Since 1883, people had enjoyed coming to Golden Gate Park to listen to live musical performances. The first performance stage built for hosting music in the park was simply a small wooden platform constructed to host the Golden Gate Park Band, which was founded in 1882. In the open space surrounding this rustic platform, the public was able to enjoy live musical performances while sitting in their horse-drawn carriages, walking along pedestrian paths, or resting on benches. But as the Golden Gate Park Band grew from 12 to 25 members, more space was needed. The band was initially founded within a local San Francisco unit of the California National Guard, but soon, members of the 2nd Artillery Regimental Band also joined the group. Because the size of the band grew so quickly, a larger bandshell was built in 1886 to accommodate the additional musicians. Meanwhile, more space was also designated in the park for the spectators, which included people and their horses. Free public concerts, offered on Saturdays and Sundays, were supported by contributions from the Park Commission, along with local business and the Market Street Cable Railway Company, which transported many of the concert-goers to the venue each weekend.
Thus, by the time that the Midwinter International Exposition was held in Golden Gate Park in 1894, attending public performances in Golden Gate Park was already a popular pass-time. However, in preparation for the Midwinter fair, the landscape was greatly refined by creating a nine-acre sunken oval concourse that included more elaborate walking paths surrounded by a carriage drive.
Following the event, this open-air space was designated as the Music Concourse, a beautiful area within Golden Gate Park where the public could enjoy listening to musical performances. In 1900, the sugar magnate Claus Spreckels donated funds for the construction of a formal bandshell within the Music Concourse as a place for symphony orchestras and concert bands to play. The classical-style bandshell became known as Spreckels Temple of Music. The dramatic dome-shaped space is flanked by colonnades on each side of the bandshell.
In 1906, Spreckels Temple of Music suffered damage caused by the great earthquake that shook the city of San Francisco, and the Golden Gate Park Band was temporarily relocated during the restoration of the site. Decades later, the Temple of Music was damaged again during the earthquake of 1989. Each quake left the bandshell out of commission for a period of years. However, the Temple of Music was successfully restored after each earthquake, and the public concerts continued to be held either off-site or on a make-shift stage while the restorations were being completed. For over a century, Spreckels Temple of Music has continued to serve as a venue for musical performances. In recent decades, the site has hosted musical artists ranging from Luciano Pavarotti to the Grateful Dead.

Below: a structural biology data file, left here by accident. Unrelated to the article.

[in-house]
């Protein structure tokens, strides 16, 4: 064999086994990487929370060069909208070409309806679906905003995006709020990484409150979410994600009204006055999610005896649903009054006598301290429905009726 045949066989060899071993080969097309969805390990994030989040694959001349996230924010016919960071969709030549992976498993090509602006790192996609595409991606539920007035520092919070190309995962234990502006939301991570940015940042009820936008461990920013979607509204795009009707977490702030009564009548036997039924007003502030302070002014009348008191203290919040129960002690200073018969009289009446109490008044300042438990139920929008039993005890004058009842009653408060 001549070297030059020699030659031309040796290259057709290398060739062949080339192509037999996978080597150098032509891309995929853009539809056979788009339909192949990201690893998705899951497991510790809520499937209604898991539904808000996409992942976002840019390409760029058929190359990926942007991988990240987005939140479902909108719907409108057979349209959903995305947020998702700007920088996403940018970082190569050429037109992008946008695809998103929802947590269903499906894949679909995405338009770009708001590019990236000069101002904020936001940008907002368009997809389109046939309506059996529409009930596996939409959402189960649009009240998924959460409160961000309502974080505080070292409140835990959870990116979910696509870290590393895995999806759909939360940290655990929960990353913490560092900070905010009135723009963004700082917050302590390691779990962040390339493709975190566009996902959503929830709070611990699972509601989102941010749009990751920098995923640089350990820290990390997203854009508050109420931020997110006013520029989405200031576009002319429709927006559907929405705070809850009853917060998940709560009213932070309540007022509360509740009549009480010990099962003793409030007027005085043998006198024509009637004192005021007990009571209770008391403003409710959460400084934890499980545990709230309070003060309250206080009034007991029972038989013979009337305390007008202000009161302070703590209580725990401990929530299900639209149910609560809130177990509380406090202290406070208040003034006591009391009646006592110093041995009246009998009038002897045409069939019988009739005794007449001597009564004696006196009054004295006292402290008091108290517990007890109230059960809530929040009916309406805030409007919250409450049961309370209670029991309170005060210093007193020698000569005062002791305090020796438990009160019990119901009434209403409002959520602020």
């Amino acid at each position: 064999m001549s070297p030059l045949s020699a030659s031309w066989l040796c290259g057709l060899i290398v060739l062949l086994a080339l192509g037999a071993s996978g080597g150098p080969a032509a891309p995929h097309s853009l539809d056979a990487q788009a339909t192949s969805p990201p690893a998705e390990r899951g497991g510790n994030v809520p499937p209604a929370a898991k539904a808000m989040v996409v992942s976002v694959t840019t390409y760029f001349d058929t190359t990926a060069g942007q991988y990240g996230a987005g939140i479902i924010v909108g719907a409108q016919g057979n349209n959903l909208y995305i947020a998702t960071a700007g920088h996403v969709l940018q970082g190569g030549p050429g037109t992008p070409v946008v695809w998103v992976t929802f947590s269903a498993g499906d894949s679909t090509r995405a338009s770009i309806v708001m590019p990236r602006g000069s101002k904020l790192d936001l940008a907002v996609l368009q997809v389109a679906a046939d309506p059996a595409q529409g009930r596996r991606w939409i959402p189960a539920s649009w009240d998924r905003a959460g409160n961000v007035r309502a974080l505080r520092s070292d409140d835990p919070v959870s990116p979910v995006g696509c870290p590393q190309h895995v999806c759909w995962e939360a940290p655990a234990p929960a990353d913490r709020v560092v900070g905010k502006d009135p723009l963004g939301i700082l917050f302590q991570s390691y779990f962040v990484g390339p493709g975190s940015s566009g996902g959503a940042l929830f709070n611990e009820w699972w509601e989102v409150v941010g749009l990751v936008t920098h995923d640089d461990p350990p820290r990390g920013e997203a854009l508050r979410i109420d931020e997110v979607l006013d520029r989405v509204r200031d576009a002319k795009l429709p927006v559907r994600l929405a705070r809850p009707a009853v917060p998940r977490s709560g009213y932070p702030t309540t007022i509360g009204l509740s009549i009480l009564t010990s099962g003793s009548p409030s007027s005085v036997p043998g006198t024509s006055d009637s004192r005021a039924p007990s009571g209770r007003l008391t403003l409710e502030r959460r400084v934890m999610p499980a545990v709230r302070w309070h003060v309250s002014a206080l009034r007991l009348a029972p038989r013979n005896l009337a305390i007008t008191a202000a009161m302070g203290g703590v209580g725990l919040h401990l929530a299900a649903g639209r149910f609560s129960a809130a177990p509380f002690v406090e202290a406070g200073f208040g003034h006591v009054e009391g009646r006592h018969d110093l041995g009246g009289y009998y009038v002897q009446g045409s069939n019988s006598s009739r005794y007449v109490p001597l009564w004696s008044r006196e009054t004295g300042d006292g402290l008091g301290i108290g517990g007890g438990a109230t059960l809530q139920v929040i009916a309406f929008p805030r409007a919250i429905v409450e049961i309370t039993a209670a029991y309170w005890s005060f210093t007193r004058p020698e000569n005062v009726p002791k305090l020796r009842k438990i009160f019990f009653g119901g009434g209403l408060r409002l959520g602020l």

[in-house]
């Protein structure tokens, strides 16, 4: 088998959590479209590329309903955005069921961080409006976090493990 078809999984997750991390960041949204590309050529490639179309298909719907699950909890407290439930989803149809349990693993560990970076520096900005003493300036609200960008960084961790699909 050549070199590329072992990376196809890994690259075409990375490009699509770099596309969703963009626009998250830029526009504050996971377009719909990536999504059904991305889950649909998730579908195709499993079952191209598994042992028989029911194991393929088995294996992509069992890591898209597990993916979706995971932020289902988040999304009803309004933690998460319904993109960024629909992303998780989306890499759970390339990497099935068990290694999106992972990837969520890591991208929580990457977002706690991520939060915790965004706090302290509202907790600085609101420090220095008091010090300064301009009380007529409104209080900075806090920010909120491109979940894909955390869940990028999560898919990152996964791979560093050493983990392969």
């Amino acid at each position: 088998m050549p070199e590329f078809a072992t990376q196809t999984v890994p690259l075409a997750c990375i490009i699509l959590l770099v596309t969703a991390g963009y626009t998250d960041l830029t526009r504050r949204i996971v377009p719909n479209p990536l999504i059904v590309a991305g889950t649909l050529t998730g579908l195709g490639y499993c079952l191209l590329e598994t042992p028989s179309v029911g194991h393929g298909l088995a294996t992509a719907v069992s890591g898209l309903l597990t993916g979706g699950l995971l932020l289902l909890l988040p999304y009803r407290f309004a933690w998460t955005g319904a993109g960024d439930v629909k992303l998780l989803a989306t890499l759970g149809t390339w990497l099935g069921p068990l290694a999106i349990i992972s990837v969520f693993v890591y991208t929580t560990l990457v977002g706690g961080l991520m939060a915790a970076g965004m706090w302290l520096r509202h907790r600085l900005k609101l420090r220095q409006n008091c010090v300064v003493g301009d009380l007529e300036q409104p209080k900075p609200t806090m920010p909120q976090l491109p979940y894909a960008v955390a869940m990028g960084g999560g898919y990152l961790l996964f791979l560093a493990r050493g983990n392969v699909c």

Today, the Music Concourse remains a gathering place where people can listen to live music in the park by different musical artists, bands, and symphony orchestras. During its annual series of Sunday concerts held from April to October, the Golden Gate Park Band performs both popular and classical music. These concerts still remain free and open to the public. They often feature themed performances such as patriotic, jazz, or circus music, or they highlight the work of a particular composer. In a spirit similar to the 1894 Midwinter International Exposition, the Golden Gate Park Band also frequently features music from other cultures, in addition to special performances by singers, dancers, costumed performers and ensembles.
Within the Music Concourse, several historical statues may also be spotted. These include statues of the composers Guiseppe Verdi and Ludwig von Beethoven, a statue of the Civil War general Ulysses S. Grant, and even a likeness of a Roman gladiator. There are also four decorative fountains along the axial paths that bisect the Music Concourse. Near the east entrance, close to the de Young Museum, a water feature known as the Pool of Enchantment features bronze statues of California mountain lions and a musical boy playing a flute. In addition, a bosque filled with pollarded plane and elm trees provides some shade within the open-air concourse. Nearby, the de Young Museum and the California Academy of Sciences sit each in close proximity to the historic musical venue.